Fusion of powers

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Fusion of powers is a feature of some parliamentary forms of government where different branches of government are intermingled or fused, typically the executive and legislative branches. It is contrasted with the separation of powers[1] found in presidential, semi-presidential and dualistic parliamentary forms of government, where the membership of the legislative and executive powers cannot overlap. Fusion of powers exists in many, if not a majority of, parliamentary democracies, and does so by design. However, in all modern democratic polities the judiciary does not possess legislative or executive powers.[a]

The system first arose as a result of political evolution in the United Kingdom over many centuries, as the powers of the monarch became constrained by Parliament.[2] The term fusion of powers itself is believed to have been coined by the British constitutional expert Walter Bagehot.[3]



Australia has a partially Westminster-derived parliamentary system in which the executive branch is entirely composed of members of the legislative branch.[4] Government ministers are required to be members of parliament—but the federal judiciary strictly guards its independence from the other two branches.[5]


Canada, like other parliamentary countries using the Westminster system, has a fusion between the executive and the legislative branches, with the Prime Minister and other Cabinet ministers being members of Parliament. Senator Eugene Forsey of Canada remarked that "in Canada, the Government and the House of Commons cannot be at odds for more than a few weeks at a time. If they differ on any matter of importance, then, promptly, there is either a new government or a new House of Commons."[6] However, the two branches have distinct roles, and in certain instances can come into conflict with each other. For example, in June 2021, the Speaker of the House of Commons directed a member of the public service to comply with an order of the House of Commons to share certain documents with the Commons, and the public servant refused to do so. The federal government announced that it would challenge the Speaker's ruling in the Federal Court,[7] but dropped the lawsuit in August when Parliament was dissolved for a federal election.[8]


The Danish government relies on the confidence of the parliament, Folketinget, to stay in power. If there is a successful motion of no confidence against the government, it collapses and either a new government is formed or new elections are called. The executive branch thus relies on the legislative branch.


The current French Fifth Republic provides an example of the fusion of powers from a country that does not follow the Westminster system. Rather France follows a model known alternatively as a semi-presidential system or 'mixed presidential-parliamentary' system, which exists somewhere between parliamentary democracies and presidential democracies.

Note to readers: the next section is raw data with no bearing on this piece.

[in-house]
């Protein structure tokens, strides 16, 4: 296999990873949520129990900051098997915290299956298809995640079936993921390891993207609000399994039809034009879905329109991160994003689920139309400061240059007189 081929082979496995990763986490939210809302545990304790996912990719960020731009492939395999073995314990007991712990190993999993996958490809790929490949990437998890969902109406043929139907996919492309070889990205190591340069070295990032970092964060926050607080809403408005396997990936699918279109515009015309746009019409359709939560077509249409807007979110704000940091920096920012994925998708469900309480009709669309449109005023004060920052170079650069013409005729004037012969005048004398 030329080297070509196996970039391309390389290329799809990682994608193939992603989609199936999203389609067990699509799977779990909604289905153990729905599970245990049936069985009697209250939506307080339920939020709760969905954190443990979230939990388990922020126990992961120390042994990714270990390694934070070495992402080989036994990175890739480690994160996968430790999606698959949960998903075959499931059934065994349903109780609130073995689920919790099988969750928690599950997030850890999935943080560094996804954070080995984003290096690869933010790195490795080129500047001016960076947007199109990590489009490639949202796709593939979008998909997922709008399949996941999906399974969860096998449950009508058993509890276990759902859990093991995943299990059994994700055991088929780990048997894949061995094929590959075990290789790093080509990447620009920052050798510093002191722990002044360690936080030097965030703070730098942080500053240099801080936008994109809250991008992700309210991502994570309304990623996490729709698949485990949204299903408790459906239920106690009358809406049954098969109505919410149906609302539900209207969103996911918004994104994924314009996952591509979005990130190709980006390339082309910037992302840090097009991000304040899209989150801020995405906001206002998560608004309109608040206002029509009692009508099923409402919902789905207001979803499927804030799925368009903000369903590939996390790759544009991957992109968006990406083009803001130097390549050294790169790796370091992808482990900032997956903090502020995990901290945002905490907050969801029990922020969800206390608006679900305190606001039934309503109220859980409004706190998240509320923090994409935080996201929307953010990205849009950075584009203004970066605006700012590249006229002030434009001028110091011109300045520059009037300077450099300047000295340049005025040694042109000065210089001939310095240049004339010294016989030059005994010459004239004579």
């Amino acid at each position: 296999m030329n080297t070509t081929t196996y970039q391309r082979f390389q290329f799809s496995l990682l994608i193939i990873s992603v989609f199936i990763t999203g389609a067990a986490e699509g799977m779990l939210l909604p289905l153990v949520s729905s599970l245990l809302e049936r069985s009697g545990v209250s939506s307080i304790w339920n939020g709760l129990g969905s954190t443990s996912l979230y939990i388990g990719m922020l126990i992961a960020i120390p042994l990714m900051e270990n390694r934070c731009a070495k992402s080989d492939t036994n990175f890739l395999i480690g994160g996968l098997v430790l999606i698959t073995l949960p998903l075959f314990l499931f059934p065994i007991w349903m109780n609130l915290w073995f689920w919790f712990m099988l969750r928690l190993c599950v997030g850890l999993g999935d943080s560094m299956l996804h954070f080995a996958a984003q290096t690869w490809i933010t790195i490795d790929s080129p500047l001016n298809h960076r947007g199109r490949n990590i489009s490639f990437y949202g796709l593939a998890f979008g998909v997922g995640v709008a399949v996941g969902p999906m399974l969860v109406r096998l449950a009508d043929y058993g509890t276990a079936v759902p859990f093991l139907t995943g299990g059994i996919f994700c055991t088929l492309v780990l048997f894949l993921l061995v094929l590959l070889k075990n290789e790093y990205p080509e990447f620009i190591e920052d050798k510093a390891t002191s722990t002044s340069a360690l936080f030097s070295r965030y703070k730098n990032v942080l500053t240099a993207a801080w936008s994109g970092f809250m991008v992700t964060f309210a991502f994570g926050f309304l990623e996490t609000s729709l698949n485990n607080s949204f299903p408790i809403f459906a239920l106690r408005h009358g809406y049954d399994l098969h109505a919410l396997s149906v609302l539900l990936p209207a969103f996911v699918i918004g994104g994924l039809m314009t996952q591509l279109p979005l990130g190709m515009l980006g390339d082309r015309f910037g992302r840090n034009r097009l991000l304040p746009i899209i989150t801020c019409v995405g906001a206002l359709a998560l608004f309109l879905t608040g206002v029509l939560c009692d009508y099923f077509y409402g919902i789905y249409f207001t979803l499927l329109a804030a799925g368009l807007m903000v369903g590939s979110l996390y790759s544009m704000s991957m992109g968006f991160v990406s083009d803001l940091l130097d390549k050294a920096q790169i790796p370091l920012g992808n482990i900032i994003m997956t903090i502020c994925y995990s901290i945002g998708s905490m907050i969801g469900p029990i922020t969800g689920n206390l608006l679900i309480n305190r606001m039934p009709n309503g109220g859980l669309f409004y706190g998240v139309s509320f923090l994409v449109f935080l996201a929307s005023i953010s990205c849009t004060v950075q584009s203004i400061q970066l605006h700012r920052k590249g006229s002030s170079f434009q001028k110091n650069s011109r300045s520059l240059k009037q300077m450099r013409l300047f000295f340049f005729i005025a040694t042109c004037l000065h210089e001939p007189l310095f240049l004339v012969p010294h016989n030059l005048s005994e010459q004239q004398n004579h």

Israel has a Westminster-derived parliamentary system, in which the Government is generally made up of members of the Knesset, Israel's parliament. It is legally possible in Israel to appoint ministers who are not members of Knesset, but that is usually not done. By law, the Prime Minister and Deputy Prime Minister must be members of Knesset.[9]


The parliamentary system in Sweden has since its new constitution in 1974 instituted a fusion of powers whereby the principle of "popular sovereignty" serves as the guiding light of principle of government and forms the first line of the constitution.[10]

United Kingdom[edit]

The United Kingdom is generally considered the country with the strongest fusion of powers. Until 2005, the Lord Chancellor was a full fusion of all branches, being speaker in the House of Lords, a government minister heading the Lord Chancellor's Department, and head of the judiciary.

See also[edit]


  1. ^ However, the independence of a judicial organ is not absolute, nor is there any guarantee that a judicial organ of a state will remain, or has the right to be, independent, as in many states with a sovereign legislature the legislature has the right to alter or abolish any of the judicial organs of that state. See Judicial functions of the House of Lords as an example.


  1. ^ Montesquieu, The Spirit of Laws
  2. ^ Martin C. Needler (1991). The Concepts of Comparative Politics. Greenwood Publishing Group. p. 116. ISBN 978-0-275-93653-2.
  3. ^ The Harmonious Constitution
  4. ^ "Chapter 2". Parliament of Australia. Archived from the original on 2 October 2017. Retrieved 2 October 2017.
  5. ^ See Australian Communist Party v Commonwealth [1951] HCA 5, AustLII[permanent dead link]
  6. ^ "How Canadians Govern Themselves". Library of Parliament, Canada.
  7. ^ Fife, Robert (June 23, 2021). "Liberals take House Speaker to court to block release of unredacted records about fired scientists". The Globe and Mail.
  8. ^ Bronskill, Jim; Bryden, Joan (August 17, 2021). "Ottawa drops court quest to keep documents on scientists' firing under wraps". The Globe and Mail.
  9. ^ "Basic Law: The Government (2001)".
  10. ^ "Documents and laws".